Parkinson’s Disease Research: Biomarkers May Improve Frequency of Early Diagnosis – Part 1

By Tomislav Babic MD, PhD,

In many neurodegenerative diseases, the search for biomarkers has been driven by an extensive investigation and characterisation of the disease itself, as well as diseased tissue. Due to the examination of post-mortem brain tissue in Parkinson’s disease (PD) research, relevant molecular pathways and genes that have allowed for targeted therapies, development of animal models, and new drug delivery systems have been identified.

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Exploring the Future of Clinical Research for Immune-Mediated Inflammatory Diseases (IMID)

By Ian Braithwaite, Vice President, Global Project Management, IMID Franchise, Global Clinical Operations at Worldwide Clinical Trials and Anna La Noce, M.D., Executive Director, IMID Franchise, Medical & Scientific Affairs at Worldwide Clinical Trials,

  Significant and ongoing research into immune-mediated inflammatory diseases (IMID) such as multiple sclerosis, psoriasis, pulmonary fibrosis and asthma, has led to the knowledge that underpinning these diseases is the dysregulation of the immune system, which leads to widespread and chronic inflammation. Seemingly unrelated inflammatory disorders are now known to share common pathways of immune mediation. While the exact identity of the inflammatory stimulus is often unknown, genetic linkages across indications continue to emerge. These discoveries have delivered a more comprehensive understanding of immune-mediated mechanisms, and the promise for more effective treatments and possibly even cures for a range of IMID diseases. Of course, like other therapeutic areas, IMID studies present a number of unique challenges for researchers including site and patient recruitment, and difficulty in complying with standardized protocols.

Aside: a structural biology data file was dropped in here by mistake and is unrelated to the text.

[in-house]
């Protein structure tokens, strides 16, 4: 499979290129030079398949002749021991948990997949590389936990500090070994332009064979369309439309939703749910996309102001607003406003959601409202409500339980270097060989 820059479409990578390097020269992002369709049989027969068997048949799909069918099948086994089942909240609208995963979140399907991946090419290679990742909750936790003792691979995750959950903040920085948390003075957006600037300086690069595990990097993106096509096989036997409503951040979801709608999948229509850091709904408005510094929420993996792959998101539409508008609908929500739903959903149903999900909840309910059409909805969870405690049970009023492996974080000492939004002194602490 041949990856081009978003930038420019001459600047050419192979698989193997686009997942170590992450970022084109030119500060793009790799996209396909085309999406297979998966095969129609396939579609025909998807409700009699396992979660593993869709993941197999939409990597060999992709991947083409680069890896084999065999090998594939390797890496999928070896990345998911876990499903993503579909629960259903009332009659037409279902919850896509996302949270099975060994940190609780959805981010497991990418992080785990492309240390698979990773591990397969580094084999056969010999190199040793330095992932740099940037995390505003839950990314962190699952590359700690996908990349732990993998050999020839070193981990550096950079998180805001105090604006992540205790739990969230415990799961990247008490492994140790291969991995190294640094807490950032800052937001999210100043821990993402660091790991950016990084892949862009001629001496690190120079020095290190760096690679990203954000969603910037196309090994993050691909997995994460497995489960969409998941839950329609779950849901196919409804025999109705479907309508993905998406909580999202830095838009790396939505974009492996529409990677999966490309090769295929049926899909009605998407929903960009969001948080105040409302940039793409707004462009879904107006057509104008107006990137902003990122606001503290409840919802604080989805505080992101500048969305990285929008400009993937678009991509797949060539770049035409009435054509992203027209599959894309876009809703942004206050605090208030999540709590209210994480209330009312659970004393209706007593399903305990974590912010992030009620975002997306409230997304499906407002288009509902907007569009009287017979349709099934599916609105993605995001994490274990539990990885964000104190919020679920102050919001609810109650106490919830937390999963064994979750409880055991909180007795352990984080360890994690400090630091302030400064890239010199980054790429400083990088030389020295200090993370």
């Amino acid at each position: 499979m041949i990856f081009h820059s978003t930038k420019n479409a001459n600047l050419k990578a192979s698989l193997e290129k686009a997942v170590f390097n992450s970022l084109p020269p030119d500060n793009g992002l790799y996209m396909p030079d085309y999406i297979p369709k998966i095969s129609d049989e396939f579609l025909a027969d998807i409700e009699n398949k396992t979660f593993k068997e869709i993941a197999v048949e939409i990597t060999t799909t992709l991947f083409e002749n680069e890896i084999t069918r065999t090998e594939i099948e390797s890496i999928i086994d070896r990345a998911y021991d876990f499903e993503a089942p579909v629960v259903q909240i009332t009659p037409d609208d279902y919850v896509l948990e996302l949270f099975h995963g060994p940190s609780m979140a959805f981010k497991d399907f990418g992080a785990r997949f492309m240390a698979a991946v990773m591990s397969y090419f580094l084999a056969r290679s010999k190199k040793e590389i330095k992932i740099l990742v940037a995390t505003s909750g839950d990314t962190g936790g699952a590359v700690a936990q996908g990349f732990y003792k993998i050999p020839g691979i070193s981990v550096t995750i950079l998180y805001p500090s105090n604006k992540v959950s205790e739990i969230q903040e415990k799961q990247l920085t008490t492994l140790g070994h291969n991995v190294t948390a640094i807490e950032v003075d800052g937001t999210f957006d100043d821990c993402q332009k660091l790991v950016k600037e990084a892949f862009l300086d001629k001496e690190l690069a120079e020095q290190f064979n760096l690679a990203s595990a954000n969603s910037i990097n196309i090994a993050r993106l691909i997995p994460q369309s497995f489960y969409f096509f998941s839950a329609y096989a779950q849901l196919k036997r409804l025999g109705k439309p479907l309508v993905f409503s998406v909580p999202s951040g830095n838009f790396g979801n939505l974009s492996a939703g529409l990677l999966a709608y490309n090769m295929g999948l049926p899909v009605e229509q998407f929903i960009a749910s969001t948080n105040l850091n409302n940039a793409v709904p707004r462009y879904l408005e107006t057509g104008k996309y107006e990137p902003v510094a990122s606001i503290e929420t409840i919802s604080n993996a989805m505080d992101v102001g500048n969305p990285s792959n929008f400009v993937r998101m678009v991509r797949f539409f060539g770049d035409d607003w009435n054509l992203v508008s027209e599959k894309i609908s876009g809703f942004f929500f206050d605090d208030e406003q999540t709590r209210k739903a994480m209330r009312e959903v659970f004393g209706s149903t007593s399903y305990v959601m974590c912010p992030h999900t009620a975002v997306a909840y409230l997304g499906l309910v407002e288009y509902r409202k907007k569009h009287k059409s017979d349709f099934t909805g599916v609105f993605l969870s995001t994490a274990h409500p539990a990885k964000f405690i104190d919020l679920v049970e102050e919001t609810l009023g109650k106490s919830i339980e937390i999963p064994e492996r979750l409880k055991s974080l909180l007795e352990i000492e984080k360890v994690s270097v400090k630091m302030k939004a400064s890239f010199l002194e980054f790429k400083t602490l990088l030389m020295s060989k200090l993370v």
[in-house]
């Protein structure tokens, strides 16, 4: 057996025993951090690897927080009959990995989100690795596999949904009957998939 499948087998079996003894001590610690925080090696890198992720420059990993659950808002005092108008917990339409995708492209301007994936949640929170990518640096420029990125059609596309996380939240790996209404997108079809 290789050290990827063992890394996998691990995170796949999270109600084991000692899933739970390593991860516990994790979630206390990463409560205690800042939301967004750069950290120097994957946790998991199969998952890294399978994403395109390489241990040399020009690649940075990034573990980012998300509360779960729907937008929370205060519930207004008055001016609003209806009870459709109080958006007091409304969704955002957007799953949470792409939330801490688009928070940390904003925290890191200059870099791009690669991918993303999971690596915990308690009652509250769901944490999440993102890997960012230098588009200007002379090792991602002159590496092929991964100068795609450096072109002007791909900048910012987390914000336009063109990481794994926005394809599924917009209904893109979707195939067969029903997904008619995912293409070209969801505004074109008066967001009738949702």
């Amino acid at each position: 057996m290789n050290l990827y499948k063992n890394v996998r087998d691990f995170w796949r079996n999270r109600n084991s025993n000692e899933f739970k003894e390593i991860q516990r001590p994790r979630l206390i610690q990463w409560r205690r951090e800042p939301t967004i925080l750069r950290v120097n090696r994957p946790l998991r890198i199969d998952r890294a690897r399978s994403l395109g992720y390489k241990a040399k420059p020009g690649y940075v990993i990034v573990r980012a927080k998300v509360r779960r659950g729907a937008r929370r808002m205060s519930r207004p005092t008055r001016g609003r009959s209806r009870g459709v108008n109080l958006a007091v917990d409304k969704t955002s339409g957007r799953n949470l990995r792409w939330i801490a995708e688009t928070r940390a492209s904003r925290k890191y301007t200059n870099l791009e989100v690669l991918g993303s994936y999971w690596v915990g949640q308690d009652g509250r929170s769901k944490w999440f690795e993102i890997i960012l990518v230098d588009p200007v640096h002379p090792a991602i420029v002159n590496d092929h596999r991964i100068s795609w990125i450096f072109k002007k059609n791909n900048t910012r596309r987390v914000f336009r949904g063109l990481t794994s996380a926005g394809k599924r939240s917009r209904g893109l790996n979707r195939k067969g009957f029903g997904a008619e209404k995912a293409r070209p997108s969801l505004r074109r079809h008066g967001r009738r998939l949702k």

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QA Q&A: How Quality Management Systems are Evolving to Support Personalized Medicine

By Margo Holland, Vice President and Global Head of Quality at Worldwide Clinical Trials,

  Drug Safety: the Impact of Personalized Medicine on Clinical Quality Assurance and QMS What do you believe is the most important thing a company performing clinical trials can do in terms of quality assurance ensure the safety and quality of a drug therapy? In my experience, companies such as clinical research organizations (CROs) must be founded on a flexible, proactive, risk-based Quality Management System (QMS) to ensure the proactive identification of important risks, promote data-driven quality deliverables, and facilitate process improvements throughout a drug development life-cycle. All of this supports the delivery of high quality clinical trials, which will bring safe and effective drugs to market in a timely manner. What do you think have been the biggest changes to drug development in recent years? There has been a significant change in the drug development process over the last several years, largely due to personalized medicine which has changed the paradigm of the drug development and drug safety process. Companies are increasingly conducting more complex trials with smaller, focused patient populations that are highly dependent on the identification of biomarkers, and safe and effective diagnostics. This has resulted in regulatory challenges as we try to apply standards that are lagging behind scientific innovation. Phase II Pivotal Trials Increase Need for Post-Marketing Studies Additionally, with breakthrough designations and expedited pathways,...

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Pain intensity rating as an assessment tool at crossroads in the clinic and in clinical research

By Miroslav "Misha" Backonja, Senior Medical Director, Worldwide Clinical Trials,

  Pain intensity rating, most often administered as a numeric pain rating scale (NPRS), where 0 is no pain and 10 is the worst pain imaginable, has been an essential pain assessment tool in clinical research for decades and in everyday clinical practice for more than a decade and a half when it was introduced as a Fifth Vital Sign. In clinical practice, it has been a standard and a mandate that clinicians assess pain as a Fifth Vital Sign and also to intervene with the goal to lessen severe pain in their patients. The wide acceptance of the standard to assess severe pain and to respond with the simplest intervention of prescribing analgesics resulted in overprescribing.

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